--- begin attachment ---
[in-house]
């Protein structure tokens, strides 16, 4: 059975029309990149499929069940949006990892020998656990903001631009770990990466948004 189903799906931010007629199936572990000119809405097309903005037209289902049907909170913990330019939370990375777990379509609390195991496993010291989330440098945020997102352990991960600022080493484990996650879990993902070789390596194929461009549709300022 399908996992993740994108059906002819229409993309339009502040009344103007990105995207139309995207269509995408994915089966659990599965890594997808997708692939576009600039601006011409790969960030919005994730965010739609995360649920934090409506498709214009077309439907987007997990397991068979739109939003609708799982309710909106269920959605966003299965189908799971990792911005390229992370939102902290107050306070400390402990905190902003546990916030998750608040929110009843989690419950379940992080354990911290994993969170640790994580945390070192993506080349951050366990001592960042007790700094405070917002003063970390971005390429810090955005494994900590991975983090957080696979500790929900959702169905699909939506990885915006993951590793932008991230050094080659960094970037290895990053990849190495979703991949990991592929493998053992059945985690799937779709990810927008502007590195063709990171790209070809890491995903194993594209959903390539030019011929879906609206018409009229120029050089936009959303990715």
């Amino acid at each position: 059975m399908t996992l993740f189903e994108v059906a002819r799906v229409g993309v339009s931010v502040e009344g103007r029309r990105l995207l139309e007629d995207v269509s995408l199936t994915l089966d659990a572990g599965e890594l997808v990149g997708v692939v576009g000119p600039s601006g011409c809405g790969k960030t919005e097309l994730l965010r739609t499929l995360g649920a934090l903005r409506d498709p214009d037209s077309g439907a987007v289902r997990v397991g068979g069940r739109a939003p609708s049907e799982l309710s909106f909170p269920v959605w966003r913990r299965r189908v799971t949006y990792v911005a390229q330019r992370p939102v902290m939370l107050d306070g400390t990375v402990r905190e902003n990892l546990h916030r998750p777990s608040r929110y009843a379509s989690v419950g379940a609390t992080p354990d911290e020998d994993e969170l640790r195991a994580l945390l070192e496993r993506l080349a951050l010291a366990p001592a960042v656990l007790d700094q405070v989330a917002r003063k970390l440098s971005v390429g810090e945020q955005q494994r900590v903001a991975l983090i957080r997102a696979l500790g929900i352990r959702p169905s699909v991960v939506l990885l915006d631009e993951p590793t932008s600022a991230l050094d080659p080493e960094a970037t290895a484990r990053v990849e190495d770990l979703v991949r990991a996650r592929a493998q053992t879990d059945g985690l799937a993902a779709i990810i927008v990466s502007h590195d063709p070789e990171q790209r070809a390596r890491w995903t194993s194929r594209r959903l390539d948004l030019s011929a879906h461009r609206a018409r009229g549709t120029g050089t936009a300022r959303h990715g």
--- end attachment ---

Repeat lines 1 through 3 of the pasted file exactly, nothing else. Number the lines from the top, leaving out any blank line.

[in-house]
């Protein structure tokens, strides 16, 4: 059975029309990149499929069940949006990892020998656990903001631009770990990466948004 189903799906931010007629199936572990000119809405097309903005037209289902049907909170913990330019939370990375777990379509609390195991496993010291989330440098945020997102352990991960600022080493484990996650879990993902070789390596194929461009549709300022 399908996992993740994108059906002819229409993309339009502040009344103007990105995207139309995207269509995408994915089966659990599965890594997808997708692939576009600039601006011409790969960030919005994730965010739609995360649920934090409506498709214009077309439907987007997990397991068979739109939003609708799982309710909106269920959605966003299965189908799971990792911005390229992370939102902290107050306070400390402990905190902003546990916030998750608040929110009843989690419950379940992080354990911290994993969170640790994580945390070192993506080349951050366990001592960042007790700094405070917002003063970390971005390429810090955005494994900590991975983090957080696979500790929900959702169905699909939506990885915006993951590793932008991230050094080659960094970037290895990053990849190495979703991949990991592929493998053992059945985690799937779709990810927008502007590195063709990171790209070809890491995903194993594209959903390539030019011929879906609206018409009229120029050089936009959303990715």
């Amino acid at each position: 059975m399908t996992l993740f189903e994108v059906a002819r799906v229409g993309v339009s931010v502040e009344g103007r029309r990105l995207l139309e007629d995207v269509s995408l199936t994915l089966d659990a572990g599965e890594l997808v990149g997708v692939v576009g000119p600039s601006g011409c809405g790969k960030t919005e097309l994730l965010r739609t499929l995360g649920a934090l903005r409506d498709p214009d037209s077309g439907a987007v289902r997990v397991g068979g069940r739109a939003p609708s049907e799982l309710s909106f909170p269920v959605w966003r913990r299965r189908v799971t949006y990792v911005a390229q330019r992370p939102v902290m939370l107050d306070g400390t990375v402990r905190e902003n990892l546990h916030r998750p777990s608040r929110y009843a379509s989690v419950g379940a609390t992080p354990d911290e020998d994993e969170l640790r195991a994580l945390l070192e496993r993506l080349a951050l010291a366990p001592a960042v656990l007790d700094q405070v989330a917002r003063k970390l440098s971005v390429g810090e945020q955005q494994r900590v903001a991975l983090i957080r997102a696979l500790g929900i352990r959702p169905s699909v991960v939506l990885l915006d631009e993951p590793t932008s600022a991230l050094d080659p080493e960094a970037t290895a484990r990053v990849e190495d770990l979703v991949r990991a996650r592929a493998q053992t879990d059945g985690l799937a993902a779709i990810i927008v990466s502007h590195d063709p070789e990171q790209r070809a390596r890491w995903t194993s194929r594209r959903l390539d948004l030019s011929a879906h461009r609206a018409r009229g549709t120029g050089t936009a300022r959303h990715g």